Software has to perform a certain task. The software on which this blog is based converts text entered in a tool (input) graphically so that it can be perceived in the corresponding blog on the Internet (output). The tools that perform these tasks in software are called algorithms. These algorithms or their programming must be sufficiently original according to Art. 2 URG. The majority of literature and jurisprudence assume that the degree of originality in software does not have to be particularly high, since the freedom of design for programmers is usually rather small. If algorithms are not banal, copyright protection tends to be assumed. However, algorithms that represent common property, i.e. that contain programming that must be usable by all, are not original. In language and graphics, for example, individual letters, generally used words (usually listed in the dictionary), general forms (especially circles and squares) and colours cannot be monopolized. Algorithms, whose solutions are obvious for an expert, are also not original in the sense of the law. When comparing software under copyright law, there are analogies to the comparison of patents or presumed patent infringing products with patents.
When the question arises whether one software violates the copyrights of the other software, the algorithms must be compared with each other. These are located in the source code of the software. For a software comparison it is therefore necessary that the source code of both software is disclosed. In a legal dispute, for example, an IT company or an IT expert can be appointed as trustee for the software comparison. The parties are thus denied access to each other’s source code.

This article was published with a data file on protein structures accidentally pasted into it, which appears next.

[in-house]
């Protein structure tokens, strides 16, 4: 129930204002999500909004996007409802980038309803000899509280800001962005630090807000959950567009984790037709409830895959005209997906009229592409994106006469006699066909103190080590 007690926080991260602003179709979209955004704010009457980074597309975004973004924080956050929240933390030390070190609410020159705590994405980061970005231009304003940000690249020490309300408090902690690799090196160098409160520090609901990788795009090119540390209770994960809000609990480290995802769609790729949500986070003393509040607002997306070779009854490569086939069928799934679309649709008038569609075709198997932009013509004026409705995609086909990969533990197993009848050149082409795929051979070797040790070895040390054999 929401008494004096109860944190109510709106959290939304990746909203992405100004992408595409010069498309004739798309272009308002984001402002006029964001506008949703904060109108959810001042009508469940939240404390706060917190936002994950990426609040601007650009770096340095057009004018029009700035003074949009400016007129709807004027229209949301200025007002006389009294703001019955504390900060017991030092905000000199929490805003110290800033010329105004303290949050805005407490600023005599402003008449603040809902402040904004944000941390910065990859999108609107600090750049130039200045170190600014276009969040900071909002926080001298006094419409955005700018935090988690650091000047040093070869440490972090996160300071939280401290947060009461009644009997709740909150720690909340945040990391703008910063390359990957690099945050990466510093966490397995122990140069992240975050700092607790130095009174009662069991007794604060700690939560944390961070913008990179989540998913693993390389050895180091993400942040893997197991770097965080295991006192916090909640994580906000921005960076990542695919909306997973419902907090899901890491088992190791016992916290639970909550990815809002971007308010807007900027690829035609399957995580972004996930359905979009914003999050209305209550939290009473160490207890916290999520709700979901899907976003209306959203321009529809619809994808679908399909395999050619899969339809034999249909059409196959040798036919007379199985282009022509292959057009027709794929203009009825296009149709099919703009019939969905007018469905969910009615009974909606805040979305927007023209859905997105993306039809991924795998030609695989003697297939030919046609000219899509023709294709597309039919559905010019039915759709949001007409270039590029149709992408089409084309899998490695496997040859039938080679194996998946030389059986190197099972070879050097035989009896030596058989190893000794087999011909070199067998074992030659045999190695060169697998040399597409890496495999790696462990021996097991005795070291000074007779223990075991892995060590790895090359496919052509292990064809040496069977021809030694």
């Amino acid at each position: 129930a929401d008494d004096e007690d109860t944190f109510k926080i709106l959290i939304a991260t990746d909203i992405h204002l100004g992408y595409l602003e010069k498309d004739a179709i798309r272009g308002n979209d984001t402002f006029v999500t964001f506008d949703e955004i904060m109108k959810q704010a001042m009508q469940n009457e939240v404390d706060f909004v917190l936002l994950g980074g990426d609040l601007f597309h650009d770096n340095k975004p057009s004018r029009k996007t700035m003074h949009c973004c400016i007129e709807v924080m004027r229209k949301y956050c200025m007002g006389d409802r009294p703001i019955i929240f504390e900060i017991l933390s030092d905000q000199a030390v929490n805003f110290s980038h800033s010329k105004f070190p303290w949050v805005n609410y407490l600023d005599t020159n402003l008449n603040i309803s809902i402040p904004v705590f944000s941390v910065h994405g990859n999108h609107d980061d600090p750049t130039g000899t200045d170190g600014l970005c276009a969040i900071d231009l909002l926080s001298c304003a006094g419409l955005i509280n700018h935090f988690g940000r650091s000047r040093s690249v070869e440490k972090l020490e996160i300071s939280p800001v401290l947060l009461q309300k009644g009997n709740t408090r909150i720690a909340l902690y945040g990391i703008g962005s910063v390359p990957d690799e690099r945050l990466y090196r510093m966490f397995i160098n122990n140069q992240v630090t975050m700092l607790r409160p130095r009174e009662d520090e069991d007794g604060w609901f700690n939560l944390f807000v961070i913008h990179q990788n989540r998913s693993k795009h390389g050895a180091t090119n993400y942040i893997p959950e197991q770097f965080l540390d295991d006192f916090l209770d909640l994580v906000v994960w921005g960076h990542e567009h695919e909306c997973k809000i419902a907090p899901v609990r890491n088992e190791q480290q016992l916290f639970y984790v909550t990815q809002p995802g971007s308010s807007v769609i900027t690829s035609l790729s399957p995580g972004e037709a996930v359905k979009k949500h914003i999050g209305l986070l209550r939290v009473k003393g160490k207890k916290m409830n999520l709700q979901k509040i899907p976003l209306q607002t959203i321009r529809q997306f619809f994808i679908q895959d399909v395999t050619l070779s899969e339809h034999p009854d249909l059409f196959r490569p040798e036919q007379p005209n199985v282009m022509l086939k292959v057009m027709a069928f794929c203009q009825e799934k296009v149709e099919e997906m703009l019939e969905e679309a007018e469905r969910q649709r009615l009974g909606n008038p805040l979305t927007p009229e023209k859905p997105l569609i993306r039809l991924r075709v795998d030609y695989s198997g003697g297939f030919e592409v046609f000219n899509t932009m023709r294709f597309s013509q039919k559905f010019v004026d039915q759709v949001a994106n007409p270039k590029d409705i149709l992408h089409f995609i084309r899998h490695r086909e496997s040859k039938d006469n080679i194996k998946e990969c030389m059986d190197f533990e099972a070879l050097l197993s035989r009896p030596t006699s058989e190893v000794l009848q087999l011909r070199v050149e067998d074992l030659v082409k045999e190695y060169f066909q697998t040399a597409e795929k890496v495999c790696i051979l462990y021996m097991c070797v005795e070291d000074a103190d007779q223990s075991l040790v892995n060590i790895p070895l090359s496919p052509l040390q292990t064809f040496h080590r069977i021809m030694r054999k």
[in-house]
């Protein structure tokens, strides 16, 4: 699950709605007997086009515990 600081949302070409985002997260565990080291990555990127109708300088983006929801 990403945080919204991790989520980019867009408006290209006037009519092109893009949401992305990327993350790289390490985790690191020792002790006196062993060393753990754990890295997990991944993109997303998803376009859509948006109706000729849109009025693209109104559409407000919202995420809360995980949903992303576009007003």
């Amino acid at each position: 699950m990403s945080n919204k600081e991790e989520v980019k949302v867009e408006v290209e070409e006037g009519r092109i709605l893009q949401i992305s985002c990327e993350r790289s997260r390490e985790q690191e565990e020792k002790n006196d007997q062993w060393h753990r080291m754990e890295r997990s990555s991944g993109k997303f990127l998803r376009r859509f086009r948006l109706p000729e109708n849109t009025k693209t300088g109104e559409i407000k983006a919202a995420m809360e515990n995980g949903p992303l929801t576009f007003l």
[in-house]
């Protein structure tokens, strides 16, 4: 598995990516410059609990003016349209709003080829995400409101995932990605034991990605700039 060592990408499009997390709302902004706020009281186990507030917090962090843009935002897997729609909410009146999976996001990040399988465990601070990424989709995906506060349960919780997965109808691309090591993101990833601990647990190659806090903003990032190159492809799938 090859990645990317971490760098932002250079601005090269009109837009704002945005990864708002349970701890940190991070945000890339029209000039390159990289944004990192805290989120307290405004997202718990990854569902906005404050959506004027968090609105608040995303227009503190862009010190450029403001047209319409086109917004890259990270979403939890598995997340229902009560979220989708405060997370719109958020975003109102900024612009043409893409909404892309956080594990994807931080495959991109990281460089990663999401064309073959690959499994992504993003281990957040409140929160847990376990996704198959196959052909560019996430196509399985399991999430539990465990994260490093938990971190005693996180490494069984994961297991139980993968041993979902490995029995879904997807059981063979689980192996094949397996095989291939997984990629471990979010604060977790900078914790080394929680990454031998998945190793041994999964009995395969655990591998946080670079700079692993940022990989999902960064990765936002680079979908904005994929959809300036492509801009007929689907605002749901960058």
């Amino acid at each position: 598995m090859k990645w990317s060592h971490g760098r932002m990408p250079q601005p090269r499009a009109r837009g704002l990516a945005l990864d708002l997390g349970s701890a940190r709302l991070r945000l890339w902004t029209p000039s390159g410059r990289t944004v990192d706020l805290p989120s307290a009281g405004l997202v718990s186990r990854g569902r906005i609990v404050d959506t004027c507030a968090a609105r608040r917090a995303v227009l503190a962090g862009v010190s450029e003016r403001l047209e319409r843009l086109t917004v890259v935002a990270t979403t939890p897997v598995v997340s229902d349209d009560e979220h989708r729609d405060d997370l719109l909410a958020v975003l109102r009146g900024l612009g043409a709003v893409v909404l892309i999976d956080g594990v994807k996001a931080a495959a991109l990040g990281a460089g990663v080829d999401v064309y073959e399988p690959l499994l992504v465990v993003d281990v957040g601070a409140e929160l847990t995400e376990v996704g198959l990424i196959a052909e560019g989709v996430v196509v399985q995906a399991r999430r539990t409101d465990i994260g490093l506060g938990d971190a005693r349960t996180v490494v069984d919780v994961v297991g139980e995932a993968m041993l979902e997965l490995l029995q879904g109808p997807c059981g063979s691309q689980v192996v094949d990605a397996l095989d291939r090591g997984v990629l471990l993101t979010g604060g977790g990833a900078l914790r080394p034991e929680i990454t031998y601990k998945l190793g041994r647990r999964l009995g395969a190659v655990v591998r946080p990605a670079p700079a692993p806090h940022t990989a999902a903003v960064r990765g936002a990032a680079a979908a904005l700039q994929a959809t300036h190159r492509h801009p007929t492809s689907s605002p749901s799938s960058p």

In the question of the originality of an algorithm, neither the idea behind it nor the concept is relevant, but only the programming.
When comparing software, which is usually also done using analysis software, the first step should be to check whether all or at least a large number of algorithms are identical or at least very similar. If this is the case, there is a high probability of copyright infringement. If this is not the case, the next step is to look for individual identical or at least very similar algorithms. As a result, the legal relevance of the algorithms must be examined in all cases (see above).
Already an identical or very similar algorithm can be sufficient for a copyright infringement.
If a software contains algorithms that are not legally relevant on their own (see above), a combination of such algorithms can still lead to copyright protection if the combination is original in the sense of the law. This would then be a protected collective work within the meaning of Art. 4 CopA.
A trademark is the name of a product and forms a bridge between the product and its manufacturer or the owner of the trademark. Anything that can be represented graphically and has a certain uniqueness can be protected as a trademark, even the shape of a product, but the latter must also achieve a certain degree of recognition. It is not possible to protect what is common property, such as general shapes and colours. Trademark registration is for 10 years and can be renewed every 10 years for a further 10 years.